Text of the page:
August 2, 1985 |
The president of financially troubled Malibu Grand Prix Corp. has resigned from its board of directors, and the Woodland Hills-based amusement center company is "engaged in discussions" about his status as president and chief operating officer as well, the company said Thursday. Neither the president, Edward T. Peabody Jr., nor the chairman and chief executive, Ira L. Young, could be reached for comment.
CALIFORNIA | LOCAL
November 9, 1997
In regard to your Oct. 22 article "Knotts Agree to Sell Park," I'd have to say it's quite nice to see that someone is going to make the effort to expand the park. Knott's Berry Farm is actually a small amusement park, especially when compared with its competition, such as Disneyland. The attractions that Knott's is composed of are exhilarating and fun, yet there just aren't enough of them. It's obvious to one who has been to other amusement parks that Knott's is nowhere near as busy.
October 1, 2000
I was dismayed to read that the new Disney California Adventure theme park is seeking to be an "edgier" type of amusement park ["Disney Reaches for New Audience," Sept. 20]. I think that is a big mistake. We already have enough "edgy" places to go and "edgy" things to do in this world. If I want "edgy" real life, I can go to Venice Beach. If I want "edgy" artificial life, I can go see almost any movie or watch almost any TV show. If I want to hear "edgy" music or listen to "edgy" conversation, I just have to tune in to almost any radio station.
CALIFORNIA | LOCAL
September 23, 1987 |
A half-million-dollar embezzlement scam at Disneyland that had gone undetected for almost a year began unraveling with a telephone call from a suspicious shopper at a garage sale 65 miles from the amusement park, authorities said Tuesday. The shopper wondered why he had to write a check to a man in Anaheim for the cut-rate Mickey Mouse watches and Magic Kingdom shirts he was buying in Thousand Oaks. So he called a friend at Disneyland security.
October 14, 2008
Re "U.S. said to have spied on families, Red Cross," Oct. 10 After years of President Bush defending his right to eavesdrop on overseas "terrorist" calls to Americans, we learn that that evidently included calls from the very people we sent to the Middle East to protect us -- many who died to protect our right to privacy. Pillow-talk calls between soldier husbands and wives, boyfriends and girlfriends were being passed among analysts for their amusement. Many of these analysts are fresh out of high school and evidently not well trained.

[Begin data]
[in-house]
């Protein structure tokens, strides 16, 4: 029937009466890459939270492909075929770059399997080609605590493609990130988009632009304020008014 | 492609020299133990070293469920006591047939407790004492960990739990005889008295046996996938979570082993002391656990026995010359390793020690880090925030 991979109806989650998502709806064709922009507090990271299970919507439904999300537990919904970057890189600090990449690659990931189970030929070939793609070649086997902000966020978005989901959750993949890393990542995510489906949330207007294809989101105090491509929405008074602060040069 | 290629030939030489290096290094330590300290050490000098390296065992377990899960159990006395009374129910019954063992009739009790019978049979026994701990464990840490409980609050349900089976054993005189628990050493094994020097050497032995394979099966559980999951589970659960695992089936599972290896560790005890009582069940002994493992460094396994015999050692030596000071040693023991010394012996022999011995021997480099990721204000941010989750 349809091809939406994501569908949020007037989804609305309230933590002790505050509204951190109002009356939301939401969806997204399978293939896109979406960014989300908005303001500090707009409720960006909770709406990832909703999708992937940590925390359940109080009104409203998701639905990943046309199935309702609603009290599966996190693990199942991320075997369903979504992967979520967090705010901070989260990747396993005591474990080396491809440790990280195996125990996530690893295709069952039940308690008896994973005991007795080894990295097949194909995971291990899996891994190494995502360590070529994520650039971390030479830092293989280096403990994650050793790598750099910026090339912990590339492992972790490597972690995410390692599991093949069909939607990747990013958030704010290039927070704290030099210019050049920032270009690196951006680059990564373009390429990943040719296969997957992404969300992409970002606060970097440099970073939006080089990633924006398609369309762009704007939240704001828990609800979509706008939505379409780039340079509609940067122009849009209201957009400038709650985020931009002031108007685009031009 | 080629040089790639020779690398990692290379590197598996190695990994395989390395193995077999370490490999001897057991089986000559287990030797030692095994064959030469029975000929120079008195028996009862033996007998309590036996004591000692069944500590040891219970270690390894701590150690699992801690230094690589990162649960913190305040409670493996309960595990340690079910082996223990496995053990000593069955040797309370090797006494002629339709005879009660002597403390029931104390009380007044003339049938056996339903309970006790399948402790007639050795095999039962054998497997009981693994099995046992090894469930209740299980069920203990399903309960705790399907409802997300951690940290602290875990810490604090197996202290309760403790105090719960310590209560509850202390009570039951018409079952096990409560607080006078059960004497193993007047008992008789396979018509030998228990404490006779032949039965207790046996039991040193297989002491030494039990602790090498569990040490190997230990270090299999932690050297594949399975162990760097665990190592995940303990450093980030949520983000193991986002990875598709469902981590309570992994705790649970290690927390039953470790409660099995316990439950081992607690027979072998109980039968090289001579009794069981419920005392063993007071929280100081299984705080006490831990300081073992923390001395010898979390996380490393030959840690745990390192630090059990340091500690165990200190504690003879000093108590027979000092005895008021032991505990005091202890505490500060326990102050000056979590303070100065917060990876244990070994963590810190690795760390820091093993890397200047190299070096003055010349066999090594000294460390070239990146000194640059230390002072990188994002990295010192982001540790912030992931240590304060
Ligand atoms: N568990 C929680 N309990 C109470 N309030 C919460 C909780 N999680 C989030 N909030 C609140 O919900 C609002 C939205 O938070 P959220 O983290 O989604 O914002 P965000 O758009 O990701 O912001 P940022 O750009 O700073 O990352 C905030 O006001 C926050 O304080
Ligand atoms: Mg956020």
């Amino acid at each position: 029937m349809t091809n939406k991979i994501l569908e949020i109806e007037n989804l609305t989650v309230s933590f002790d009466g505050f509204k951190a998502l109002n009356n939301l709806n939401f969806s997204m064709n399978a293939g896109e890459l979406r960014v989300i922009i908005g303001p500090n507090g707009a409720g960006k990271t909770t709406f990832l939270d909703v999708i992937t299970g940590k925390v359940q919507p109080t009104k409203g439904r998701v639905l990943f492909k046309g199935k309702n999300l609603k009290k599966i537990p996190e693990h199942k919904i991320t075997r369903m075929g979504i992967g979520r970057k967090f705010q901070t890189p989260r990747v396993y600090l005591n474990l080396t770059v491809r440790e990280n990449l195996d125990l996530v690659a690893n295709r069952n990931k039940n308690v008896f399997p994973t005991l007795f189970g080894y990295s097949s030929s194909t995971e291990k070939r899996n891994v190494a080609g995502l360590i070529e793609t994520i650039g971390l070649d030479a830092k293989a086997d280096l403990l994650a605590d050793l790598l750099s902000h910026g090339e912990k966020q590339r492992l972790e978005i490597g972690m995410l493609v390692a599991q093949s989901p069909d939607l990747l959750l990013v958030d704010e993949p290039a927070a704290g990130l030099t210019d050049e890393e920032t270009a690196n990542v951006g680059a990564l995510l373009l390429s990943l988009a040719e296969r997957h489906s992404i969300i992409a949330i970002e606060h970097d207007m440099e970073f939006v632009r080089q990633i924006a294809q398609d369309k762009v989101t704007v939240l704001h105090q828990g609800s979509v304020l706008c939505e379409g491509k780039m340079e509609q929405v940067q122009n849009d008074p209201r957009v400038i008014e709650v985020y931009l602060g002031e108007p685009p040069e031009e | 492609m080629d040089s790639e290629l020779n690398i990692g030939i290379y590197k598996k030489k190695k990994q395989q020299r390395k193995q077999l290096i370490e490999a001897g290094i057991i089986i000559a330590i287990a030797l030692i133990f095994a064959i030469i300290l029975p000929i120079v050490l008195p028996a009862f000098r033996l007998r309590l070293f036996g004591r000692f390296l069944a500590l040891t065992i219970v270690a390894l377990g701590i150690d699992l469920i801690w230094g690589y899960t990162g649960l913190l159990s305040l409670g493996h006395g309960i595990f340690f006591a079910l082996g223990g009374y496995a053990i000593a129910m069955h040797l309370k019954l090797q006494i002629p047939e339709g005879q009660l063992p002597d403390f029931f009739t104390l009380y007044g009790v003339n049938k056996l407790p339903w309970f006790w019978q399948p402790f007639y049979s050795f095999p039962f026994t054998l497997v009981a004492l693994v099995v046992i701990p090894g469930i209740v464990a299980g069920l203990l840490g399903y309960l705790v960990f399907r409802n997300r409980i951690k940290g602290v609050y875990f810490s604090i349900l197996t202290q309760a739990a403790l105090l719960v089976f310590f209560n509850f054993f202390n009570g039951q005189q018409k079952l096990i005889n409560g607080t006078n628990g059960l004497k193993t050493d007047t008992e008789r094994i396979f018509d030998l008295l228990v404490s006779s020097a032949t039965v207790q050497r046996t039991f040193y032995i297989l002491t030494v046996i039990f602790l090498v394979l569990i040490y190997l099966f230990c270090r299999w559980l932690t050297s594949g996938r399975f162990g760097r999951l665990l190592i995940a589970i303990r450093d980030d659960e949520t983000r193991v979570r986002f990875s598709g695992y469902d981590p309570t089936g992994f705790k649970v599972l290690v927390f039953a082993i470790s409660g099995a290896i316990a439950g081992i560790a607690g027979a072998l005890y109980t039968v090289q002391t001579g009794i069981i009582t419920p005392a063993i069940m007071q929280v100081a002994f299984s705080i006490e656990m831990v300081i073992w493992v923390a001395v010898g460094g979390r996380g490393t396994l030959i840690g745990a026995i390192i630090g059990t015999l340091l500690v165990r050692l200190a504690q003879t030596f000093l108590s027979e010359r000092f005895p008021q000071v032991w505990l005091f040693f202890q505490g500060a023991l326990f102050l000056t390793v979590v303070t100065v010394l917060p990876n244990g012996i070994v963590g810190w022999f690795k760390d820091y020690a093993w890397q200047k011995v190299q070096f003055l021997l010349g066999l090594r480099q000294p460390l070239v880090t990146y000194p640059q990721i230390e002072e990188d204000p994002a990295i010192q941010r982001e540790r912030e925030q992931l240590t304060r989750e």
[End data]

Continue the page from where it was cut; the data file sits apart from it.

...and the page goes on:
June 19, 1987
I read with amusement "The Quest for Self-Esteem" by Beth Ann Krier (June 14). The article dealt with the newly formed California Task Force on Self-Esteem. Krier did her job well, and my comments are not directed toward her. The problem is that I'm not supposed to be amused by this article, for certainly it deals with extremely serious issues. But, why do I feel that nothing will come out of this task force? Why do I feel these "experts" will do nothing but improve their own self-esteem when they meet once a month and toss around their personal approaches at solving the problems?
July 3, 1988
It's bad enough when mega corporations, the television industry and second-rate artists and illustrators co-opt and "appropriate" the images and/or the sounds of great works of art or music to sell everything from cheap ugly shoes to mental bologna and the blue-collar-beer life style. But must The Times hasten this philistine trend by using Georges Seurat's great painting "La Grande Jatte" to illustrate something as banal as overpriced, mindless amusement parks? I'm not amused.
March 20, 2005
SO the Transportation Security Administration is banning lighters from airliners [Travel Log, March 6], though it is still allowing matches and up to four matchbooks if you carefully allocate them on your person and carry-ons. The funny part -- which would be hilarious if these people weren't responsible for serious safety issues -- is that they mention shoe bomber Richard C. Reid. Ironically, Reid tried to light his device with ... yes, matches. I haven't had as much amusement since standing in a security line with an ex-Marine commercial pilot telling me security screeners now possess his mustache trimmer, while he not only has an ax in the cockpit, but he is also in control of the aircraft.